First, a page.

B. Application of Robles-Rodriguez
The present case appears to differ little from Robles-Rodriguez. Here, Defendant was convicted for a second time of possession of marijuana. Under Arizona law, the maximum penalty for a second drug-possession conviction is one year of jail time. Thus, as in Robles-Rodriguez, Defendant's conviction was not punishable by more than one year of imprisonment under applicable state law and would not appear to qualify as a felony or an aggravated felony for purposes of U.S.S.G. § 2L1.2.
The government argues, however, that this case is factually distinguishable. In Robles-Rodriguez, although the relevant conviction was the defendant's second for possession of drugs, he had not yet been convicted of his first offense when he committed his second.4 That sequence is significant because the federal drug-possession statute provides: It shall be unlawful for any person knowingly or intentionally to possess a controlled substance.... Any person who violates this subsection may be sentenced to a term of imprisonment of not more than 1 year, ... except that if he commits such offense after a prior conviction [under federal or state law] has become final, he shall be sentenced to a term of imprisonment for not less than 15 days but not more than 2 years.
21 U.S.C. § 844(a) (emphasis added). Thus, in order to be treated as a recidivist under the federal statute, a defendant must commit not just a second offense, but a second offense "after a prior conviction." Id. (emphasis added). As the government explains, had the defendant in Robles-Rodriguez been sentenced under federal law, he would have been treated as a first-time offender under 21 U.S.C. § 844 even though he was being sentenced for his second offense. In that circumstance, the maximum penalty to which the defendant could have been sentenced was "a term of imprisonment of not more than 1 year" and, accordingly, his second offense could not have been treated as an aggravated felony under U.S.S.G. § 2L1.2. 21 U.S.C. § 844(a).
As the government points out, Defendant's situation under federal law is different. He was convicted of his first drug-possession offense in 1996 and committed his second drug-possession offense in 1997. That is, he committed his second offense after he had already been convicted of his first and, therefore, would have been sentenced as a second-time offender under federal law. A second offense under 21 U.S.C. § 844(a) is punishable by "a term of imprisonment for not less than 15 days but not more than 2 years," rather than by imprisonment for less than one year. For this reason, the government argues that Defendant's case is governed not by Robles-Rodriguez but, instead, by United States v. Garcia-Olmedo, 112 F.3d 399 (9th Cir.1997), and United States v. Zarate-Martinez, 133 F.3d 1194 (9th Cir. 1998).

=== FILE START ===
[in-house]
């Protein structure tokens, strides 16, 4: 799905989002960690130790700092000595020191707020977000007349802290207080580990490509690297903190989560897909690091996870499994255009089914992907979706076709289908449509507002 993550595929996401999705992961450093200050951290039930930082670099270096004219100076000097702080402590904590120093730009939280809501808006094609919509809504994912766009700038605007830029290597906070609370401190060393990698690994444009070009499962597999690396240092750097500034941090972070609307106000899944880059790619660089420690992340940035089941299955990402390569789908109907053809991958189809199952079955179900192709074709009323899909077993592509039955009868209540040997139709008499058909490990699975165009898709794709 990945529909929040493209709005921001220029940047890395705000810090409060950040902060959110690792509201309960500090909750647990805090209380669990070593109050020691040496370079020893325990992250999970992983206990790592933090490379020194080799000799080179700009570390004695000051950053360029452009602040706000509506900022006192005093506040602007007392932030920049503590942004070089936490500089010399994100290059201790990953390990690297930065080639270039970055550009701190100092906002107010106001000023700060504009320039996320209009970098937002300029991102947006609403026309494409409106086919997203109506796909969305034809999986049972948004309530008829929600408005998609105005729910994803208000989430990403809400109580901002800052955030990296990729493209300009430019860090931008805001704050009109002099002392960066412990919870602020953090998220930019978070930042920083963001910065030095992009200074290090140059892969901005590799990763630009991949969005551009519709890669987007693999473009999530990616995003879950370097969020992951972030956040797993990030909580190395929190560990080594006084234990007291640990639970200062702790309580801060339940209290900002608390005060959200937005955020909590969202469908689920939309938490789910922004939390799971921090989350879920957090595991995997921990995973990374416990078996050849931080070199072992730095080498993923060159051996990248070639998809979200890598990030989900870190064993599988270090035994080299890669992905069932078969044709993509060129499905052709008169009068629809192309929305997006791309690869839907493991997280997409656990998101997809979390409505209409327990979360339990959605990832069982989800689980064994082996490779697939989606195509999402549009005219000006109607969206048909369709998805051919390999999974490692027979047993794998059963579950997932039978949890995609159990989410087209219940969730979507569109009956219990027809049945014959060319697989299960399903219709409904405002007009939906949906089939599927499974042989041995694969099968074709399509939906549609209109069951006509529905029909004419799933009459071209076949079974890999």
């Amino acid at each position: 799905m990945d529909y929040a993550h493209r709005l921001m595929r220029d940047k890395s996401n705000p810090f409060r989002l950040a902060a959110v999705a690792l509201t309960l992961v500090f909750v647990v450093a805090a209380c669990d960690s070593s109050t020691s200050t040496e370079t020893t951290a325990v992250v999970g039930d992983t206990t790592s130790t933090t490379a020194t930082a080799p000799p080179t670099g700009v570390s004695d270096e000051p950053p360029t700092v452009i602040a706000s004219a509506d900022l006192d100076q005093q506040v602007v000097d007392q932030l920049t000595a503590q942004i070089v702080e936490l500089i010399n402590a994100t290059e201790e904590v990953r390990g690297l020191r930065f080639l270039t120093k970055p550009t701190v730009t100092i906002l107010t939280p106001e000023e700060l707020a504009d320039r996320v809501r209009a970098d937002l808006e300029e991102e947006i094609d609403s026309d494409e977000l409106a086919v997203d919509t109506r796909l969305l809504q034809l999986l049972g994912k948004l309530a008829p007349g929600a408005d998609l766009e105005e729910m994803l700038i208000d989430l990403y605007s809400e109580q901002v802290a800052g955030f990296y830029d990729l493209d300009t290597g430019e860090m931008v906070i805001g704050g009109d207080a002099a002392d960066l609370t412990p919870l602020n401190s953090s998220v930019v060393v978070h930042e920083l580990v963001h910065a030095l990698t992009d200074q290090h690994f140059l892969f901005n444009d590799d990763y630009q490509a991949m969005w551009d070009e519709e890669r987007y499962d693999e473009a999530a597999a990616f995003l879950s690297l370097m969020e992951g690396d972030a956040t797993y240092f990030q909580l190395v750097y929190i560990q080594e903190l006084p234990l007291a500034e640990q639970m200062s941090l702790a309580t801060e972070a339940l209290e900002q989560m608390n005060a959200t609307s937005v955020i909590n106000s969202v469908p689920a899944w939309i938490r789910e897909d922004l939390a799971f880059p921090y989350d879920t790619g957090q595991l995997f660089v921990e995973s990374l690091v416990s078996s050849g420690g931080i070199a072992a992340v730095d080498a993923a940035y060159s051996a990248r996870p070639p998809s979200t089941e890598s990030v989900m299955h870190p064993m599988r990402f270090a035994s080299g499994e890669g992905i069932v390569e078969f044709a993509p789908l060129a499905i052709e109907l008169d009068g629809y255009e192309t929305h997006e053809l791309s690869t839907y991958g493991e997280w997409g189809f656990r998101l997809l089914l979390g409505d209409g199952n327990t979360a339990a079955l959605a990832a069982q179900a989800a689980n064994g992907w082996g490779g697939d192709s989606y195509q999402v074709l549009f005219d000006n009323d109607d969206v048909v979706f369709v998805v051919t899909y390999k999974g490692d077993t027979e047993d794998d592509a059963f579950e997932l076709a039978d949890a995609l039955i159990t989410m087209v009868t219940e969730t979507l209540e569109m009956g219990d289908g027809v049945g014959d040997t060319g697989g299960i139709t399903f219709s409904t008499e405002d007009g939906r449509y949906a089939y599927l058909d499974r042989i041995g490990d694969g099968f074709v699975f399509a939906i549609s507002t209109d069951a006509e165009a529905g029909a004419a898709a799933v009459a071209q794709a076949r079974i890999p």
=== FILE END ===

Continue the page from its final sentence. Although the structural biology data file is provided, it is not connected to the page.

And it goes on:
In Garcia-Olmedo, 112 F.3d at 402, we held that a defendant's second Arizona conviction for possession of a controlled substance constituted an aggravated felony for purposes of U.S.S.G. § 2L1.2. We did not discuss whether the defendant's state conviction was punishable under state law as a felony.5 Instead, we analyzed only whether the offense would have been a felony had the defendant been charged with a federal crime. Id. at 400-01. Citing 21 U.S.C. § 844(a), we held that the defendant's second conviction for drug possession would have been a felony under federal law because that offense was punishable by up to two years' imprisonment. Id. at 401. Accordingly, we held that the defendant's conviction was a felony for purposes of the Controlled Substances Act and an aggravated felony for purposes of U.S.S.G. § 2L1.2. Id.
We reaffirmed Garcia-Olmedo in Zarate-Martinez, 133 F.3d at 1200. In that case, we held that a defendant's second California conviction for possession of cocaine would have been punishable by up to two years in prison had the defendant been convicted under 21 U.S.C. § 844(a). Id. Thus, we reasoned, the offense was a felony punishable under the Controlled Substances Act. Id. Relying on Garcia-Olmedo, we held that the defendant's second state drug-possession conviction was also an aggravated felony for purposes of U.S.S.G. § 2L1.2. Id.
The government argues that Garcia-Olmedo and Zarate-Martinez govern, because they — not Robles-Rodriguez — are factually identical to this case. Defendant responds by arguing that, after Robles-Rodriguez, it is of no consequence that his state conviction would have been punishable as a felony under federal law. He finds some support for that argument in Robles-Rodriguez, which suggests that, when a state conviction is not a felony under state law, the federal punishment for the offense is not germane to the aggravated felony analysis:
[W]e think that Congress, by defining aggravated felonies with reference to state law, intended to accord respect in the federal sentencing scheme to each state's judgment regarding the appropriate punishment of criminal offenses.... [A] state's judgment about the appropriate punishment for an offense is entitled to deference in the federal sentencing scheme.
Since deference is due to a state's decision to punish an offense more severely than would the federal government, similar deference should apply when the state's punishment is less severe.